Table 1: Comparison of three-dimensional absolute point doses by ionization chamber and PerFRACTION™ calculations in phantom 1

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Figure 3: Comparison of measured doses by ionization chamber and PerFRACTION™ for each delivered fraction in the phantom 1

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Table 2: X-axis point dose validation

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Figure 4: X-axis profile. Legend: TPS: Treatment planning system, PF: PerFRACTION™, MAP: MapCHECK, RT: Right, CAX: Central axis, LT: Left. Standard deviations on each point are fully encompassed within the data points

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Table 3: Y-axis point dose validation

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Figure 5: Y-axis profile. Legend: TPS: Treatment planning system, PF: PerFRACTION™, MAP: MapCHECK, UP: Upper, CAX: Central axis, LW: Lower. Standard deviations on each point are fully encompassed within the data points

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Figure 6: Two-dimensional gamma results in PerFRACTION™ with inhomogeneous phantom's shift measurements. Legend: CA0.0: Central axis 0.0 cm (No shifts), RSA1.0: Right lateral, superior, anterior shifts 1.0 cm, LIP1.0: Left lateral, inferior, posterior 1.0 cm, RTS1.0: Right lateral, superior 1.0 cm, LTI1.0: Left lateral, inferior 1.0 cm

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Three-dimensional dose reconstruction process

Reconstructing 3D dose to a patient/phantom requires knowledge of the delivered beam intensities (as a function of time/gantry angle) and the position of the patient. For the first, PerFRACTION™ combines time-based gantry angle and output information from the machine log file with cine EPID data for leaf positions to derive the delivered beam intensity values. The delivered beam intensities are then forward projected into the patient/phantom volume (planning CT or CBCT if available) using a superposition/convolution graphics processing unit-accelerated dose computation algorithm [9],[10] to produce a 3D reconstructed dose distribution. By incorporating monitor chamber dose recorded during delivery as well as measured leaf positions (from analysis of EPID images) in the forward calculation, PerFRACTION™ attempts to capture and calculate the impact of machine output and collimation delivery errors to the patient/phantom volume.[5]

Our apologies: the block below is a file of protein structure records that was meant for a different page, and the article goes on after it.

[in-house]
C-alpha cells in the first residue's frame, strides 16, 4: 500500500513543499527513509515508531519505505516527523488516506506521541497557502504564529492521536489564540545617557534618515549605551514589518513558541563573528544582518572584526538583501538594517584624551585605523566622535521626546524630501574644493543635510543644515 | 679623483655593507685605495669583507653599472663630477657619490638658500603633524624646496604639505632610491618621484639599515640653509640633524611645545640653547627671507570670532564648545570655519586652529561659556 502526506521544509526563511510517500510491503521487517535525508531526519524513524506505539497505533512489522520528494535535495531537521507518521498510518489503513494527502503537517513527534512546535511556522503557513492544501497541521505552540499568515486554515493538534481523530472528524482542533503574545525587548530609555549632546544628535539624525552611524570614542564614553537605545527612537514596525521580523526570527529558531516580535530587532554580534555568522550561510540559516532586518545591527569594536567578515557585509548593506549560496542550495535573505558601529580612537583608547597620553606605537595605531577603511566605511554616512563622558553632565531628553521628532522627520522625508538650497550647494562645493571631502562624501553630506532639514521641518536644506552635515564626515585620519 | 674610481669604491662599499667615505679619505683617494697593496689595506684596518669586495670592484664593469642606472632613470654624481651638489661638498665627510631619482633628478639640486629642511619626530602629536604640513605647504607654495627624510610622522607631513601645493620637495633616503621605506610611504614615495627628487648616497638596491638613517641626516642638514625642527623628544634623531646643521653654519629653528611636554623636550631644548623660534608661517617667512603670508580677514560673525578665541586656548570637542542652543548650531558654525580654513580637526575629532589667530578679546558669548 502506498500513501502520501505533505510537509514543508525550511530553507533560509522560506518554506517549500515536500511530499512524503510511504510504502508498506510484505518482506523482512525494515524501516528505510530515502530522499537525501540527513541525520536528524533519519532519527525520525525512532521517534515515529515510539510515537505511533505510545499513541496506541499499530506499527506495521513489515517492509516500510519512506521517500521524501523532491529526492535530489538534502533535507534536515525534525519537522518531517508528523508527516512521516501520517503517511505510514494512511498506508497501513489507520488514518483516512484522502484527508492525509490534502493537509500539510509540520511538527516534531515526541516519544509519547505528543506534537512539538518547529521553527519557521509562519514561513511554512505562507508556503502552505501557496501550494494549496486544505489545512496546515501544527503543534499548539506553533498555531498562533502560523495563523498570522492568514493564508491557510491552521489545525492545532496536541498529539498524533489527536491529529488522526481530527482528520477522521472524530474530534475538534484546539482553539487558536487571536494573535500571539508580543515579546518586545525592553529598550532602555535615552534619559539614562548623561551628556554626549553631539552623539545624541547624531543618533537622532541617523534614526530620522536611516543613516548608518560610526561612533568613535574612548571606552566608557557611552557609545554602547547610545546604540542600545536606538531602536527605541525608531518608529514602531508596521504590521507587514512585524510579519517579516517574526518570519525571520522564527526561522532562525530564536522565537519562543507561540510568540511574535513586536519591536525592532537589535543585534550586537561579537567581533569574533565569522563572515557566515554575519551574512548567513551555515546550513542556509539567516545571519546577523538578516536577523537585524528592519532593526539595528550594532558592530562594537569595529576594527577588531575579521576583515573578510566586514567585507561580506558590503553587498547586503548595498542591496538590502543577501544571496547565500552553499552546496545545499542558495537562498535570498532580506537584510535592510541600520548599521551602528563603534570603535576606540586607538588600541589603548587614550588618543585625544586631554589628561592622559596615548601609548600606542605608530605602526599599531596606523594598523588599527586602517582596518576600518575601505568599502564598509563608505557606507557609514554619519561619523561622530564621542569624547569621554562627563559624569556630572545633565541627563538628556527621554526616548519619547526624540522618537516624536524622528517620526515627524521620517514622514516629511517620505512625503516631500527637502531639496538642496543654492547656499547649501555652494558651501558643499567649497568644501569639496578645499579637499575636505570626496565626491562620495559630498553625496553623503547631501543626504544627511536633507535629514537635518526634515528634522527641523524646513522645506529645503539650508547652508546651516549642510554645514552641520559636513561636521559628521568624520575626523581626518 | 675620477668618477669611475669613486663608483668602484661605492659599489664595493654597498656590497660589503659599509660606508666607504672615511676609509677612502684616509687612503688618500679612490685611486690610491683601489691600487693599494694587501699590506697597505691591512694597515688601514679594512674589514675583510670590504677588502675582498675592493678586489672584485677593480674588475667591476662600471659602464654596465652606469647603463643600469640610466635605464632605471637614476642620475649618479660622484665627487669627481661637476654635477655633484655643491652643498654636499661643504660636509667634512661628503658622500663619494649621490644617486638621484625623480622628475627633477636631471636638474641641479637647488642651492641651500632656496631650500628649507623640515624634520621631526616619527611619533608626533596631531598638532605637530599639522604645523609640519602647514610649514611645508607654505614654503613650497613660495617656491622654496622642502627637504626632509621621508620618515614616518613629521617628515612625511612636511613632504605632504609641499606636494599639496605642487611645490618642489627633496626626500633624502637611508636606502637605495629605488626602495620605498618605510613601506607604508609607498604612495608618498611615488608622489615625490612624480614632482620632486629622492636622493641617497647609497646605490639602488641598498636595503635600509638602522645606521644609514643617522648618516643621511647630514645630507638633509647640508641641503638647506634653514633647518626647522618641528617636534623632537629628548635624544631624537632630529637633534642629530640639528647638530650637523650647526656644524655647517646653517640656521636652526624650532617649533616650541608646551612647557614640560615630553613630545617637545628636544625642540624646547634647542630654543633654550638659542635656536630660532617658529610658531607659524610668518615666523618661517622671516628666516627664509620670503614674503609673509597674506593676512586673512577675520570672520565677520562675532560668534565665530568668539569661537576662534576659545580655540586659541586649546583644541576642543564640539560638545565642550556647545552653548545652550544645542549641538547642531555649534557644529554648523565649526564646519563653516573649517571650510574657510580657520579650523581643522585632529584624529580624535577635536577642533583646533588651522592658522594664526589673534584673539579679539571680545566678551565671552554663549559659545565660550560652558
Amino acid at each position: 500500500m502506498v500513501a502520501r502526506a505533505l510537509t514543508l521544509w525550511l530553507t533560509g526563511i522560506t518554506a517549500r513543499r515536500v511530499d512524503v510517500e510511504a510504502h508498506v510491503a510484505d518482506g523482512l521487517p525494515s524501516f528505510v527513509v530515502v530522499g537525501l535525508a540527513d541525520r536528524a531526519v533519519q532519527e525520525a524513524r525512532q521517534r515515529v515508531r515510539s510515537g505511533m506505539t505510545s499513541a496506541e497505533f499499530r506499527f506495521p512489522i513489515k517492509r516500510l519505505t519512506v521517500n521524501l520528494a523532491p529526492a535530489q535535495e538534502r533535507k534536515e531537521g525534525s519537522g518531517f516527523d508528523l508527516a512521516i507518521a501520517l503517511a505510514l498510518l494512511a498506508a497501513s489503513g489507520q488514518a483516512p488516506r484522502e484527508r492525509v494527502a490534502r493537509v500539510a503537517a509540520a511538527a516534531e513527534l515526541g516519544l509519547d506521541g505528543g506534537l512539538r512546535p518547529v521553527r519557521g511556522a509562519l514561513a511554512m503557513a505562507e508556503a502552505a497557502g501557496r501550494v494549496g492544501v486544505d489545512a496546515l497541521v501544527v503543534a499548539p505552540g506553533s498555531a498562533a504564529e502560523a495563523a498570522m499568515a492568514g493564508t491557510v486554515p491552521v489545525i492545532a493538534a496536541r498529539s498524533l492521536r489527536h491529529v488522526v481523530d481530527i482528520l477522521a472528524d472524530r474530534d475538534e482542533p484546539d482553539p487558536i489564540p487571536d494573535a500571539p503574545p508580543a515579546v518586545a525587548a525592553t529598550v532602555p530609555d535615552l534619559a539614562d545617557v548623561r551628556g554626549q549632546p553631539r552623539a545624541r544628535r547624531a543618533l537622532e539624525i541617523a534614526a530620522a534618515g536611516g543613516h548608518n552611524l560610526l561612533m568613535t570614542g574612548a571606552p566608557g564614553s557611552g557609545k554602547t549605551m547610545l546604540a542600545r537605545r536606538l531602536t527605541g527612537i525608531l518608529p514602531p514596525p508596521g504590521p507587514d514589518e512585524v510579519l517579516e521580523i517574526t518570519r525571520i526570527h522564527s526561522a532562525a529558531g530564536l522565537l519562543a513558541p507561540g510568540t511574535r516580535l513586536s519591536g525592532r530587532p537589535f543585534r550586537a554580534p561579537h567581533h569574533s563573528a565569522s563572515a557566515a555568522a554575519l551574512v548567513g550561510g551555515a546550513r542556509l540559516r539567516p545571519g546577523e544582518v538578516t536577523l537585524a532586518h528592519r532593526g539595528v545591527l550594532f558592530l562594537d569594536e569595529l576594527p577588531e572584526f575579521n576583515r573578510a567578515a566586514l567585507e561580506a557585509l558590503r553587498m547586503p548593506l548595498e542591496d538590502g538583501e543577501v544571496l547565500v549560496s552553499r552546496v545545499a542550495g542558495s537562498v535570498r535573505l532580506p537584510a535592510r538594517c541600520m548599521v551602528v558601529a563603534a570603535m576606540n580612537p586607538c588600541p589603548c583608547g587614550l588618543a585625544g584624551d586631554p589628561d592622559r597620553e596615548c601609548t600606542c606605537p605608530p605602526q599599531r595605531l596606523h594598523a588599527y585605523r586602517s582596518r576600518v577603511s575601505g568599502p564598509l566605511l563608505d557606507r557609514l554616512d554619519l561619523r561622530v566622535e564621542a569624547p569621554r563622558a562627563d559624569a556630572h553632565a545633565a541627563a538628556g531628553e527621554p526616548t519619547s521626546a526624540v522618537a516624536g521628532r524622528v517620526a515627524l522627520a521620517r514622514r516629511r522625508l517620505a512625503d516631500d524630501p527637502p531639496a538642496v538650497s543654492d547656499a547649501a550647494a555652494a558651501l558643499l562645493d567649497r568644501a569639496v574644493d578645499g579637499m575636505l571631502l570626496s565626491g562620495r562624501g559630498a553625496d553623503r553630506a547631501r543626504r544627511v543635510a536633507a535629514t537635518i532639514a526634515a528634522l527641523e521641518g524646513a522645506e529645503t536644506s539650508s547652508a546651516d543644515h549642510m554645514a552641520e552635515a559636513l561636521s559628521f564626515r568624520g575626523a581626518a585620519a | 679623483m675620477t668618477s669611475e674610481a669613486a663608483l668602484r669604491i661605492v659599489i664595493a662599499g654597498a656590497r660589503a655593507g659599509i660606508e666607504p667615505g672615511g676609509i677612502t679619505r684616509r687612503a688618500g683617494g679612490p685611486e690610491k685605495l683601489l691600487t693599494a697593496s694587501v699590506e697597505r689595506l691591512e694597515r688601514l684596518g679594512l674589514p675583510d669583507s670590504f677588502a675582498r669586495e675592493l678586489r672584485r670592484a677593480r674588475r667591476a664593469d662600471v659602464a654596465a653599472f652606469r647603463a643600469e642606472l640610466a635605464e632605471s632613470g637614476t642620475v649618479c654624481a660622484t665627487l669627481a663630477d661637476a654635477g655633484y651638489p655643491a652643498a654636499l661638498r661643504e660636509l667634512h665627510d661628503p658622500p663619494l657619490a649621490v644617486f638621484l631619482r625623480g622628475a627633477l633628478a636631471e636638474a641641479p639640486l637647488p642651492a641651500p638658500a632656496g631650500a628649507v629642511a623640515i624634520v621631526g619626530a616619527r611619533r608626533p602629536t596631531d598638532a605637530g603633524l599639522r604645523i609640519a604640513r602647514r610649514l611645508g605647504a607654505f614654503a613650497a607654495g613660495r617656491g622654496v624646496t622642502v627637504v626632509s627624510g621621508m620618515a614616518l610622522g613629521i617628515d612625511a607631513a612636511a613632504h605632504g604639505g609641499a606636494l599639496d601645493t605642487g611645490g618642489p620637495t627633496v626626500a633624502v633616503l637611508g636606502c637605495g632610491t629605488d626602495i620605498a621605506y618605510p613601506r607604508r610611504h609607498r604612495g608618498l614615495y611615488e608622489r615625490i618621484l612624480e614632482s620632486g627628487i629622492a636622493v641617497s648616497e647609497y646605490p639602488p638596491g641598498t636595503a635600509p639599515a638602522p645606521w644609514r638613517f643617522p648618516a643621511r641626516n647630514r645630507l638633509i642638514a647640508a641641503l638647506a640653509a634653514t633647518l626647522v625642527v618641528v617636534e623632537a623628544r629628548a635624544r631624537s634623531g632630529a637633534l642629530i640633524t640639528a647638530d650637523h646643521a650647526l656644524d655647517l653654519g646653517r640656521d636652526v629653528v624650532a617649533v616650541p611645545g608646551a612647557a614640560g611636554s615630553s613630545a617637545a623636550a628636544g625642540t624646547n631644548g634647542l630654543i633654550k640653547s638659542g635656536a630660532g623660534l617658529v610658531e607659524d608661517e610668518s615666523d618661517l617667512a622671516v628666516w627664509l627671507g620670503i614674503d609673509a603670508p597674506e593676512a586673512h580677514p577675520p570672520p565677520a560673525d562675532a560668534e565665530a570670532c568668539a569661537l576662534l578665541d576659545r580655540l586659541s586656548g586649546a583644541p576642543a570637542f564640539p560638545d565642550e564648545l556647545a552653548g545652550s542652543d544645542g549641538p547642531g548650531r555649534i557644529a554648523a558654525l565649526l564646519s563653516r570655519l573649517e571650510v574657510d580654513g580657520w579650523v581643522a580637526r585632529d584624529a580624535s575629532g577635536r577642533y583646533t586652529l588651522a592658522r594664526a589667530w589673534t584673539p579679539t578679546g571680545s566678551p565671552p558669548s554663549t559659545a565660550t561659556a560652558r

Results and Discussion Top

Three-dimensional point dose comparison in phantom 1

The point dose calculated by the TPS at the ionization chamber location in phantom 1 was 1.989 Gy. For PerFRACTION™ for Fraction 0, it was calculated to be 1.989 Gy; no difference was noticed between the TPS point dose and Fraction 0 measurement. For fractions 1–15, the PerFRACTION™ calculated 3D point dose is compared [Table 1] with the point dose measured by the ionization chamber, and the differences between both estimations are presented according to each fraction. The greatest difference was − 0.016 Gy, with the other 14 differences being ≤ ±0.008 Gy. For all 15 fractions, the mean ± SD for the ionization chamber was 1.985 ± 0.009 Gy; it was 1.983 ± 0.010 Gy for PerFRACTION™. There was a close and linear relationship between both measurement methods for fractions 1–15 [Figure 3].

X–Y-axis point dose comparison in phantom 2

An X-Y grid was used to compare doses in phantom 2. Results for the X-axis [Table 2] and [Figure 4] and Y-axis [Table 3] and [Figure 5] are shown, with table columns for PerFRACTION™, MapCHECK, and the TPS. Each row corresponds to one point along the X- or Y-axis. [Note that the identical data corresponding to the central axis are presented in both [Table 2] and [Table 3] and both [Figure 4] and [Figure 5].] There is a visual correspondence between the mean doses at each point when comparing PerFRACTION™, MapCHECK, and the TPS. Quantitatively, only 2.2% of 270 differences between dose measured by PerFRACTION™ and MapCHECK exceed the absolute difference in dose of 0.05 Gy, and the highest value of difference was −0.074 Gy at Y-axis LW2 point.